This year, the group of seniors really thought about what they wanted to do. They knew it would be challenging, but they decided to change their build process and use a more modular hardware design which meant new gear boxes, wheels, framing, etc. They also decided to build two robots which, for a team that’s never done that before, was …ambitious. Then they decided that they wanted to go two regional tournaments. Again, ambitious for a team that’s never done that. From previous years they also learned something else: they were attempting to design too much on the robot. If there were three major tasks that a robot had to accomplish they couldn’t do all three with the resources and experience they had. They couldn’t change the amount of time to build the robot so they changed the one thing they could – the scope of work – and made the robot simple and sturdy.
The Universe works in mysterious ways and has ways of throwing a monkey wrench into the best of plans. The last day of build season this year happened to be a day off so the plan was to have a twelve hour work day to finish the robot and test. Instead, Kansas City had a snow storm which cancelled all school activities. The robot was not mechanically complete and not functional programming-wise. The kids were devastated. But there is a silver lining to their story.
The robot was crated away and couldn’t be worked on for weeks, but the second robot allowed them to work on the programming and driver training. The modular design allowed them to plan the work they needed to do at the tournament before it started. The simplicity of the robot meant that the work could actually get done in a short amount of time before taking to the field.
To conclude this story (because I’m bragging now), the team won their first tournament which qualified them for World Championships. They were the eight seed alliance captain in their second tournament. At the world championships, they finished 42nd of 67 teams, but were picked as part of the 6th seed alliance. They won in the quarter finals and ended up getting to the semi-finals where they were defeated by the alliance that went on to be third in the overall tournament (out of 400 teams). All because they examined their past behavior and decided to change it. They knew they were bad at estimating and changed their expectations.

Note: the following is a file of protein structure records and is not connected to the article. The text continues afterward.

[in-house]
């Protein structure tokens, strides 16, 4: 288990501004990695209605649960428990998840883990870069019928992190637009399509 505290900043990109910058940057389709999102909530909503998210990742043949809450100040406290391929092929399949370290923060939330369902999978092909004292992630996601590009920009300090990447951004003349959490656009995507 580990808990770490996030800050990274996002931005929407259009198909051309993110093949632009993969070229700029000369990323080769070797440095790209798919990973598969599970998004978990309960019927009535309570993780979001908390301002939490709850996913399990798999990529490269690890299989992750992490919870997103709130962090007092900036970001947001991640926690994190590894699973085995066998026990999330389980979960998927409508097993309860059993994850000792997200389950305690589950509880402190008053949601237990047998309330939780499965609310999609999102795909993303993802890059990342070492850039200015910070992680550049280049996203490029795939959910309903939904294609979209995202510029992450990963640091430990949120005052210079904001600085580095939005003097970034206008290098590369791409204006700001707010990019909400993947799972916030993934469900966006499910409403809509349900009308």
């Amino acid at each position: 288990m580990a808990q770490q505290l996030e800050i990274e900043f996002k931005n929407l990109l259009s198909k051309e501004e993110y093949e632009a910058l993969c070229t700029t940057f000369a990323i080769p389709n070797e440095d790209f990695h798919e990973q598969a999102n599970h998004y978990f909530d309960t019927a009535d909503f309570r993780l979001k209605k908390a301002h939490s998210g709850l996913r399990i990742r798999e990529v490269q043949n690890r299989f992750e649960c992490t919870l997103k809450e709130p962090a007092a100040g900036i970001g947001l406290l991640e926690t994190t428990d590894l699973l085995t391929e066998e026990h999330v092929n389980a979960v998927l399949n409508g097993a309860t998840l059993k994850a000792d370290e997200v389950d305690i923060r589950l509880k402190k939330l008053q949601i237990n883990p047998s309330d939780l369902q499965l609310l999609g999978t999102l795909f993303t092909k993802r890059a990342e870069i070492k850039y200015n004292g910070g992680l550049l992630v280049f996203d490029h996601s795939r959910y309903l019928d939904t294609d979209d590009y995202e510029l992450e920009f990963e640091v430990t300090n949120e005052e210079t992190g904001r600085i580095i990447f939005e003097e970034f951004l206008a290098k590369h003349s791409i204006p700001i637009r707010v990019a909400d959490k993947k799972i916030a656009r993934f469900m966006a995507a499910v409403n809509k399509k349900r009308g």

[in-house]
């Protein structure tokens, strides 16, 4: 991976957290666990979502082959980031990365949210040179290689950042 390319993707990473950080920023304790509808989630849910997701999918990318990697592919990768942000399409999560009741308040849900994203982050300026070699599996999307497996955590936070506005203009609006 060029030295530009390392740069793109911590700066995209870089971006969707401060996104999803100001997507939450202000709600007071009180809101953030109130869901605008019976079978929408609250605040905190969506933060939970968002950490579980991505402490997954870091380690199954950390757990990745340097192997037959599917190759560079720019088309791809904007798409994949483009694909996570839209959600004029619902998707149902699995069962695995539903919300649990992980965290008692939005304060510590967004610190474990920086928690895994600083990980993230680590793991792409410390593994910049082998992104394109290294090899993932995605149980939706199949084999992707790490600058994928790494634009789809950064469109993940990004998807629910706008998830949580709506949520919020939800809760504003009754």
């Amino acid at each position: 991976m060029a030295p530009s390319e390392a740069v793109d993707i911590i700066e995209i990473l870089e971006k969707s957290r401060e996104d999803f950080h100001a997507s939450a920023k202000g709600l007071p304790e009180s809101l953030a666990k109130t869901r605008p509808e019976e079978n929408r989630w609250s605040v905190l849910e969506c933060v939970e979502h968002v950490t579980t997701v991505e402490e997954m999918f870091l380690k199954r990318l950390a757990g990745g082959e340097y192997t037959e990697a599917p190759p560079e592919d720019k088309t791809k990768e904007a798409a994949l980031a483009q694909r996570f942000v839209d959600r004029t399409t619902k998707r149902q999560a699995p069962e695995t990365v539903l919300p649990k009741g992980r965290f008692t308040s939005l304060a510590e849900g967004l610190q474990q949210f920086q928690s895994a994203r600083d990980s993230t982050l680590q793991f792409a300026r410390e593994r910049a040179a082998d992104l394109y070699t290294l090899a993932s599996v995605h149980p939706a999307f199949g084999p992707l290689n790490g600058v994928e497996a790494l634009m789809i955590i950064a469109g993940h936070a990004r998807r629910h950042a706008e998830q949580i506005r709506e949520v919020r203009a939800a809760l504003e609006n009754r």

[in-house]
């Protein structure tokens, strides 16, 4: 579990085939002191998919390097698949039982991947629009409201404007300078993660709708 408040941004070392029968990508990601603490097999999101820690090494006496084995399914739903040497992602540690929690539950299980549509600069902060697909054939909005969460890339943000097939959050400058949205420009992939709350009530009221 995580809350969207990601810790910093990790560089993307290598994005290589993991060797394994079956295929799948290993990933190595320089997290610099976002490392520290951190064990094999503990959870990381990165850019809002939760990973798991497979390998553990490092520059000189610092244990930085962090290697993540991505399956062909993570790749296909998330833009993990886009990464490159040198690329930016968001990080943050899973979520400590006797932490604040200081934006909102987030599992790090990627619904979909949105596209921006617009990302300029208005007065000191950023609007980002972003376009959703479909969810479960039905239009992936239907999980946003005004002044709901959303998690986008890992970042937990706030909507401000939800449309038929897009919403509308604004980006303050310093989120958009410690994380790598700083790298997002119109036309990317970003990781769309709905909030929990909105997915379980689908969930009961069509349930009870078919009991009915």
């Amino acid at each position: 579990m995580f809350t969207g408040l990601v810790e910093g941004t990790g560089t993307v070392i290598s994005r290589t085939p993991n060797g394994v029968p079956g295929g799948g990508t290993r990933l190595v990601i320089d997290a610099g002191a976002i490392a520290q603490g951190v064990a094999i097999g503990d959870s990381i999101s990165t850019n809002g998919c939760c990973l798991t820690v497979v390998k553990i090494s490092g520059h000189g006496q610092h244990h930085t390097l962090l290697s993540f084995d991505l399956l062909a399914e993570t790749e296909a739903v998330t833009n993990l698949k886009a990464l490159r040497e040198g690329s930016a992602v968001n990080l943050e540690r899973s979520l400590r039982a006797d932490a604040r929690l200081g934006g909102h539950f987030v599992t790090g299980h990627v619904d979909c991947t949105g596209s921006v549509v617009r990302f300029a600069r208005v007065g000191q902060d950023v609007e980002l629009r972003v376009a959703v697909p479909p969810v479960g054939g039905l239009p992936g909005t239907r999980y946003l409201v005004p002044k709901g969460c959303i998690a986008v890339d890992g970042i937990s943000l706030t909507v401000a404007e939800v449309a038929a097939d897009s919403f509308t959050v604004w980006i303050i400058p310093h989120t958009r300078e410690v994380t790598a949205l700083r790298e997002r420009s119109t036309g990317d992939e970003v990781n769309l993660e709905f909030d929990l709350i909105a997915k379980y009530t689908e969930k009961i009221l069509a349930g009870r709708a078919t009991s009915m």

I will give credit to Xojo for realizing that, like most of us, they are Chrono-Optimistic in their estimates, and decided to change how they communicate to their customers. As Geoff said, part of their job is setting expectations and they’ve been really bad at it. It’s clear that they said ‘estimate’ and we heard it as a ‘promise’ which is partially on us. So now we have what’s a ‘Priority’ and what’s ‘Important’. I don’t know if this will help them, or us, in the long run but it will be different and I’m willing to play along for now.
What do you think about this change? Negative, positive, or neutral about it?
Last week at the Xojo Developers Conference in Denver, BKeeney Shorts was awarded the Best Developer Tool as part of the Xojo Design Awards ceremony. Being recognized as a great reporting tool for Xojo makes all the hard work worth it. Often times it’s a labor of love for developer products and it’s nice to be recognized for designing something that many Xojo developers require in their products.
BKeeney Shorts is a set of classes and controls that allow developers to create complex dynamic reports. Xojo desktop application developers can embed the Reporter Designer in their applications using a simple drop-in container. Reports can be displayed in Xojo desktop and web apps using a drop-in viewer container. Reports can be exported to HTML, CSV, or PDF (using the DynaPDF plugin from Monkeybread Software). If you’d like to know more about Shorts please visit https://www.bkeeney.com/allproducts/bkeeney-shorts/
To celebrate this achievement we’re giving everyone a 20% discount for Shorts! Use http://sites.fastspring.com/bkeeney/product/shorts20&coupon=XDC2018 to redeem this coupon. Hurry, this offer expires on May 31st.
Xojo 2018 R1 was released today. It’s been over four months since Xojo 2017 R3 was released in December of 2017. By any stretch of the imagination that’s a long time between updates. Let’s start with the big ticket items that you’ll be relatively happy about. 2018 R1 has a ton of bug fixes, enhancements, and new features.
Windows users will find things to be happy about as Xojo has gone way out their way to reduce flickering issues in the Xojo IDE and in our own built apps. The magic behind the scenes is not that Xojo is using double buffered windows (or anything like it) but they are now freezing drawing in the window while it’s doing things in the background. Thus the flicker is gone but at the price of speed.